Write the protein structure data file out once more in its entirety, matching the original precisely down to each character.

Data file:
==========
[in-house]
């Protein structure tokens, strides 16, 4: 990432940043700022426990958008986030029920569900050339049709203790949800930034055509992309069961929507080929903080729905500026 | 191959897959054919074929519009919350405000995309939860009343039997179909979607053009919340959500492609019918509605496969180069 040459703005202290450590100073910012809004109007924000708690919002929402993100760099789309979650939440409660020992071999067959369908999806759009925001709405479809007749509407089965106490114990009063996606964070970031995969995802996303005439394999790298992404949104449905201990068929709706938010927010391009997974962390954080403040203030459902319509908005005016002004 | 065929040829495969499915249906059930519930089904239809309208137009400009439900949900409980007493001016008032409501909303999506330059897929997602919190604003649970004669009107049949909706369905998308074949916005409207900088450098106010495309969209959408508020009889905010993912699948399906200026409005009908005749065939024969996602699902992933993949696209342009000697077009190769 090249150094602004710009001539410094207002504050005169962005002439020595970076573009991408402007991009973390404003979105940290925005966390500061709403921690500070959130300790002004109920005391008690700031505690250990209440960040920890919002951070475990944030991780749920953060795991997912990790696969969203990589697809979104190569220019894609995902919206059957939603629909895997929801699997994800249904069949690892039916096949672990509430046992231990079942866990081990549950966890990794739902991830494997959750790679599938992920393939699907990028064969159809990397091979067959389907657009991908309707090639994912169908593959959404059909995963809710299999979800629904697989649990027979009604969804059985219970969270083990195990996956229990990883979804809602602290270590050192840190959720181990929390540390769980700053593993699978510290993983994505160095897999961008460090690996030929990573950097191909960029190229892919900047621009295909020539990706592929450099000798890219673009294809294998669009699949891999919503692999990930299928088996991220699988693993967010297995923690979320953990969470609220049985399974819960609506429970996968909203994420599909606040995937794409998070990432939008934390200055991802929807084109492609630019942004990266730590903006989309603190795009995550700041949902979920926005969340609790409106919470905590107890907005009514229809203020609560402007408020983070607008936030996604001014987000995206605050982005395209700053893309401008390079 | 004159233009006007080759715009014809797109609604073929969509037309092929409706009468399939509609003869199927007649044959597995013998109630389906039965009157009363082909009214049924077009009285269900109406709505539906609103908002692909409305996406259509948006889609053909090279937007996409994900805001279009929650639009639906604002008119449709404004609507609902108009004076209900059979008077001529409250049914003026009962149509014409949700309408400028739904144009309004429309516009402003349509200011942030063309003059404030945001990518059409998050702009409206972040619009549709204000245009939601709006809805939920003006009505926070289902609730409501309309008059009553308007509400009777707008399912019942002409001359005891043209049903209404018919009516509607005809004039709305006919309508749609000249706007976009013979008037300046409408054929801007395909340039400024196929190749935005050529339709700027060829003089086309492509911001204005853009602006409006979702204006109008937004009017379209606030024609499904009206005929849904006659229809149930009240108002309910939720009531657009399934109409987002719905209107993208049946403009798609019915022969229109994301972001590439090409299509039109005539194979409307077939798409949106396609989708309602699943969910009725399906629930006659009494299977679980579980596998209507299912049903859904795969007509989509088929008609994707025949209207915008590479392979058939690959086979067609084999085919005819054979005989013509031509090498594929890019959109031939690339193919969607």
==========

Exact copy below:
[in-house]
């Protein structure tokens, strides 16, 4: 990432940043700022426990958008986030029920569900050339049709203790949800930034055509992309069961929507080929903080729905500026 | 191959897959054919074929519009919350405000995309939860009343039997179909979607053009919340959500492609019918509605496969180069 040459703005202290450590100073910012809004109007924000708690919002929402993100760099789309979650939440409660020992071999067959369908999806759009925001709405479809007749509407089965106490114990009063996606964070970031995969995802996303005439394999790298992404949104449905201990068929709706938010927010391009997974962390954080403040203030459902319509908005005016002004 | 065929040829495969499915249906059930519930089904239809309208137009400009439900949900409980007493001016008032409501909303999506330059897929997602919190604003649970004669009107049949909706369905998308074949916005409207900088450098106010495309969209959408508020009889905010993912699948399906200026409005009908005749065939024969996602699902992933993949696209342009000697077009190769 090249150094602004710009001539410094207002504050005169962005002439020595970076573009991408402007991009973390404003979105940290925005966390500061709403921690500070959130300790002004109920005391008690700031505690250990209440960040920890919002951070475990944030991780749920953060795991997912990790696969969203990589697809979104190569220019894609995902919206059957939603629909895997929801699997994800249904069949690892039916096949672990509430046992231990079942866990081990549950966890990794739902991830494997959750790679599938992920393939699907990028064969159809990397091979067959389907657009991908309707090639994912169908593959959404059909995963809710299999979800629904697989649990027979009604969804059985219970969270083990195990996956229990990883979804809602602290270590050192840190959720181990929390540390769980700053593993699978510290993983994505160095897999961008460090690996030929990573950097191909960029190229892919900047621009295909020539990706592929450099000798890219673009294809294998669009699949891999919503692999990930299928088996991220699988693993967010297995923690979320953990969470609220049985399974819960609506429970996968909203994420599909606040995937794409998070990432939008934390200055991802929807084109492609630019942004990266730590903006989309603190795009995550700041949902979920926005969340609790409106919470905590107890907005009514229809203020609560402007408020983070607008936030996604001014987000995206605050982005395209700053893309401008390079 | 004159233009006007080759715009014809797109609604073929969509037309092929409706009468399939509609003869199927007649044959597995013998109630389906039965009157009363082909009214049924077009009285269900109406709505539906609103908002692909409305996406259509948006889609053909090279937007996409994900805001279009929650639009639906604002008119449709404004609507609902108009004076209900059979008077001529409250049914003026009962149509014409949700309408400028739904144009309004429309516009402003349509200011942030063309003059404030945001990518059409998050702009409206972040619009549709204000245009939601709006809805939920003006009505926070289902609730409501309309008059009553308007509400009777707008399912019942002409001359005891043209049903209404018919009516509607005809004039709305006919309508749609000249706007976009013979008037300046409408054929801007395909340039400024196929190749935005050529339709700027060829003089086309492509911001204005853009602006409006979702204006109008937004009017379209606030024609499904009206005929849904006659229809149930009240108002309910939720009531657009399934109409987002719905209107993208049946403009798609019915022969229109994301972001590439090409299509039109005539194979409307077939798409949106396609989708309602699943969910009725399906629930006659009494299977679980579980596998209507299912049903859904795969007509989509088929008609994707025949209207915008590479392979058939690959086979067609084999085919005819054979005989013509031509090498594929890019959109031939690339193919969607």